Visitors to Notre-Dame in Paris could be in for a “shock” when it reopens in 2024, promised the site’s restoration leader Jean-Louis Georgelin. Since the devastating fire, the cathedral has undergone an intensive €846 million (£727 million) renovation using some innovative – and controversial – conservation techniques.
Construction first began on Notre-Dame in 1163, and in the following centuries frequent modifications transformed the building into the iconic example of French Gothic architecture it is today. On 15th April 2019, a sudden blaze tore through the upper roof before engulfing the famous nineteenth-century spire. The internal upper walls and some of the exteriors were damaged too, but extensive damage was thankfully avoided due to the sturdiness of the stone vaulted ceiling.
“People were crying. People were praying. People were kneeling in the street,” recalled Jean-Michel Leniaud, a historian of architecture, who watched in Paris as firefighters battled to contain the blaze.
Conservation was essential to stabilise and restore the historic building after the fire. Although some wanted Notre Dame to be reborn with a new look, it was decided to honour the building as faithfully as possible. It also provided specialists with the opportunity to reverse 150 years of dirt that had built up since the building was last cleaned. “Following the fire, a thorough cleaning campaign of all interiors was required. The interior elevations will regain their original colour since the chapels and side aisles were very dirty,” explained a spokesperson for Rebâtir Notre-Dame de Paris, who are responsible for the restoration.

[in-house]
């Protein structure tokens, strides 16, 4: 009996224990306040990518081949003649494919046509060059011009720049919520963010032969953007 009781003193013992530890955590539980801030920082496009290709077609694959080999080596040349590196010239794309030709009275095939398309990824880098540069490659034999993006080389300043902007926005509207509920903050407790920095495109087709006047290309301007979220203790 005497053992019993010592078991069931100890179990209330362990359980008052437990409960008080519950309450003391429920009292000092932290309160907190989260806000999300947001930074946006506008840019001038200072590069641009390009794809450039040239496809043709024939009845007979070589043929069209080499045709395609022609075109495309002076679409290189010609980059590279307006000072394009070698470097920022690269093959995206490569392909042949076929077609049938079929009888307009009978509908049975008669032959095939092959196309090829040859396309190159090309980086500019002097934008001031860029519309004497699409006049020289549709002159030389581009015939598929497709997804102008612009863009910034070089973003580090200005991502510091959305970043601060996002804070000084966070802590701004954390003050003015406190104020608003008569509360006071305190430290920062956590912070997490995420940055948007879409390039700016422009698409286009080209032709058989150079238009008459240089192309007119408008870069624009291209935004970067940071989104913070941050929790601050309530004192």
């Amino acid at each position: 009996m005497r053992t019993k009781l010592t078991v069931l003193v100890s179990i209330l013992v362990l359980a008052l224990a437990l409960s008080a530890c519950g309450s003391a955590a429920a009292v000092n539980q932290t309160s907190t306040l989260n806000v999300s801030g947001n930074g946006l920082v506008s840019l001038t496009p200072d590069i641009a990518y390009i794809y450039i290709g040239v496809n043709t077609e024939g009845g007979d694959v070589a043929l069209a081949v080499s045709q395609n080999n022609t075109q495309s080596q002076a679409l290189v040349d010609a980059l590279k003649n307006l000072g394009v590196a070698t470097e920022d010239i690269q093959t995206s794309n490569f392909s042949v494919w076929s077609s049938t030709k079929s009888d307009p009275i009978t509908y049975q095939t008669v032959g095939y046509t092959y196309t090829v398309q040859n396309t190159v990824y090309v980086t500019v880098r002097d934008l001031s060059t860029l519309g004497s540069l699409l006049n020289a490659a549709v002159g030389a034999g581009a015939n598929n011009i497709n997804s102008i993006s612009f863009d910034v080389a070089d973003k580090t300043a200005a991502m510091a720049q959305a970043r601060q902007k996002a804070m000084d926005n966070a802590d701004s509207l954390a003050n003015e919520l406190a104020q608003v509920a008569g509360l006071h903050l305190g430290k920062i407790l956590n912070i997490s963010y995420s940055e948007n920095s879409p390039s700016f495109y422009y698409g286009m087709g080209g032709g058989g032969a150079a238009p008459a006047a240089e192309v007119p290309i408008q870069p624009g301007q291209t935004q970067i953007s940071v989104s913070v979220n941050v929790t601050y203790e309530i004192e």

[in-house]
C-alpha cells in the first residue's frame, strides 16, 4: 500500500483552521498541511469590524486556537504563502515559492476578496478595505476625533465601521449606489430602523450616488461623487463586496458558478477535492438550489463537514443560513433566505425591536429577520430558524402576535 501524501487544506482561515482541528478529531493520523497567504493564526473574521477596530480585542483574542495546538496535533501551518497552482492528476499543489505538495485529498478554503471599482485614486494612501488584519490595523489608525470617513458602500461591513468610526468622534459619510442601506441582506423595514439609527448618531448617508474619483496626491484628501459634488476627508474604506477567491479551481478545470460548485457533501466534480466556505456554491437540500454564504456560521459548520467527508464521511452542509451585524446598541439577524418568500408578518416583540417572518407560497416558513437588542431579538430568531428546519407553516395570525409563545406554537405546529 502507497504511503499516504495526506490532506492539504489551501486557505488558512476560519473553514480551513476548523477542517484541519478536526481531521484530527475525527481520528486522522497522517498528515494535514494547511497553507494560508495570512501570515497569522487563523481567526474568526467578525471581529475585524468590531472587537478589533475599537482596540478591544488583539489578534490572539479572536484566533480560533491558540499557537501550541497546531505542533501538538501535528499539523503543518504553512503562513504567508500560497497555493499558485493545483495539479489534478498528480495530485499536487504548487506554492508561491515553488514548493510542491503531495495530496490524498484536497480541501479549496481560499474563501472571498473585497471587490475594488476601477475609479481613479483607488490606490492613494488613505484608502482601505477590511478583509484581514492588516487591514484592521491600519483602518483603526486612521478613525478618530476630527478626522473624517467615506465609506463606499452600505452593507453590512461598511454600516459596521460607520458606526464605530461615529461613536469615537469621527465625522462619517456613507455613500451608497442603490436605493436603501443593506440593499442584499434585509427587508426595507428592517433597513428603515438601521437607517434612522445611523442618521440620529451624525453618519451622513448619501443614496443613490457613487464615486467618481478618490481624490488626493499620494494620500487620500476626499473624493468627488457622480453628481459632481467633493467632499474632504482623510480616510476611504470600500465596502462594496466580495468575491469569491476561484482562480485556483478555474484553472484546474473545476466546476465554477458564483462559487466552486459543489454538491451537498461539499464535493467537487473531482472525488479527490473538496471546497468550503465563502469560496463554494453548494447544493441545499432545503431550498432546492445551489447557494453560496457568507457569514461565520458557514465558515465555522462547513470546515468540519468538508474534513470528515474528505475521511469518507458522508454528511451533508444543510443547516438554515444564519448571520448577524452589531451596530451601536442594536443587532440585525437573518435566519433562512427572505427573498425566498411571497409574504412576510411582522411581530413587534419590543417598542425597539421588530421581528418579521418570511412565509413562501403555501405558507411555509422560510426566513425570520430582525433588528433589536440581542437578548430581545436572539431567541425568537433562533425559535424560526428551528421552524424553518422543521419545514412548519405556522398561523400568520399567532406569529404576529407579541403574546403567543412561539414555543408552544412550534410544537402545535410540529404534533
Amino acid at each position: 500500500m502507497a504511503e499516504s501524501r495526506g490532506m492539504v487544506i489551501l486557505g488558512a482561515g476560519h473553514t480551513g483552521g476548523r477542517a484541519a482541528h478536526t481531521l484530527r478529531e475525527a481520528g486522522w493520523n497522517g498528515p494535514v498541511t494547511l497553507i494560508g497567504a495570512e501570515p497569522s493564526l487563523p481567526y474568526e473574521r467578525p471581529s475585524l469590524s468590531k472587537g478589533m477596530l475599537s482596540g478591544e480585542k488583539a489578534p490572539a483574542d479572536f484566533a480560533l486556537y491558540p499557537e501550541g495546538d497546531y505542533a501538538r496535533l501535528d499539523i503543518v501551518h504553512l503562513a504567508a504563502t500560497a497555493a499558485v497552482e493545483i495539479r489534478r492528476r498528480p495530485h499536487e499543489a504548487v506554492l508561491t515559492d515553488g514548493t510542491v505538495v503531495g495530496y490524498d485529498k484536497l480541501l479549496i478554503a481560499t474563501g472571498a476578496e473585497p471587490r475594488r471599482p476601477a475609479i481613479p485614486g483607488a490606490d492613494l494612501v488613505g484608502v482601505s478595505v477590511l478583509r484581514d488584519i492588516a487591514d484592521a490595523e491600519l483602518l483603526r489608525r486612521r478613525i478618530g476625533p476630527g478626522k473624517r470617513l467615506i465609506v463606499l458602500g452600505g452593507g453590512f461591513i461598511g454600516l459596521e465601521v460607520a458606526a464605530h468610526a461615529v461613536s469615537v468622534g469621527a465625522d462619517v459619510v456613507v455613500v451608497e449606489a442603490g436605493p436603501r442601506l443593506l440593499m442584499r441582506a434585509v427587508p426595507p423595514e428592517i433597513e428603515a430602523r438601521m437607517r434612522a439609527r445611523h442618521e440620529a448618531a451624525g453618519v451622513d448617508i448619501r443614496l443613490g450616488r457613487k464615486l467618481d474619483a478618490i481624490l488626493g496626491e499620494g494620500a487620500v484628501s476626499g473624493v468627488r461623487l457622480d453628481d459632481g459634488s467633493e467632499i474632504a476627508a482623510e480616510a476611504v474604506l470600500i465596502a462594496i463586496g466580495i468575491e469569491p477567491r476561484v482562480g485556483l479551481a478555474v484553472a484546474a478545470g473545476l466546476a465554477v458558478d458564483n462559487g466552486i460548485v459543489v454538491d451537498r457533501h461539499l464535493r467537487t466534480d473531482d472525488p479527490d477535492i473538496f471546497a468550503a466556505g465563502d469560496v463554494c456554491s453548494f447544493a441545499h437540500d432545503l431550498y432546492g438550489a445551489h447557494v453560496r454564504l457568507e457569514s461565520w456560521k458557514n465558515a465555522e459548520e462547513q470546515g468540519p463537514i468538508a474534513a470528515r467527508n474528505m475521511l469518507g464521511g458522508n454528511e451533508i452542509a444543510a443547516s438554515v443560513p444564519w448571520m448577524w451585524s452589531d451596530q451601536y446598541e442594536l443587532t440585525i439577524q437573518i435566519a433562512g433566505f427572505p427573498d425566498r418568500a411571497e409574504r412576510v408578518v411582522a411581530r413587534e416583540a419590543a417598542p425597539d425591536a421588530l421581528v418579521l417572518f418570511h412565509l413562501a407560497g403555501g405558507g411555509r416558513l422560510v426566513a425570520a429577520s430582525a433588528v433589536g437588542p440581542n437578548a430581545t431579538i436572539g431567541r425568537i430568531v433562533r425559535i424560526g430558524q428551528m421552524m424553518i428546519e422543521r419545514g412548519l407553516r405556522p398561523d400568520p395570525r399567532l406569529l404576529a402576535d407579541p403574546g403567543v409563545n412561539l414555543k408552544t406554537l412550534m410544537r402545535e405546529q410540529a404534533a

For two years remote-controlled robots were used to collect the debris as lead dust swirled through the air. The latest cleaning phase involves the application of latex paste to the interior stonework, which absorbs dust and dirt before being peeled away. Chief architect of French national historic monuments, Philippe Villeneuve, said that the cathedral would be “luminous” once completed.
The process is not without controversy, however, after a similar product was used in the restoration of London’s St. Paul’s Cathedral 20 years ago, sparking intense debate around the level of chemicals in the mixture. In recent years the harmful ammonia that is often mixed in with latex as a stabilizer has been removed.
The allure of over cleaning surfaces has drawn criticism for potentially changing the original colour of the stonework. Critics also claim other modern additions like LED lighting will cheapen the 850-year-old relic and insult the Catholic tradition. “The really important questions in restoration are not, in essence, technical, they are aesthetic and historic and artistic,” said Michael Daly, the director of ArtWatch UK. “The question at Notre Dame, as at St Paul’s, is whether there is any good basis for wishing to present an artificially brightened and ahistorical white interior.”
John Larson, the retired head of conservation at London’s Horniman Museum, added “if you judge everything by whether it is looking brighter and cleaner, you’re judging it on the basis of how a bathroom looks.”
Notre-Dame Cathedral is scheduled to reopen to the public in April 2024, exactly 5 years after the fire and coinciding with the Olympic Games in Paris.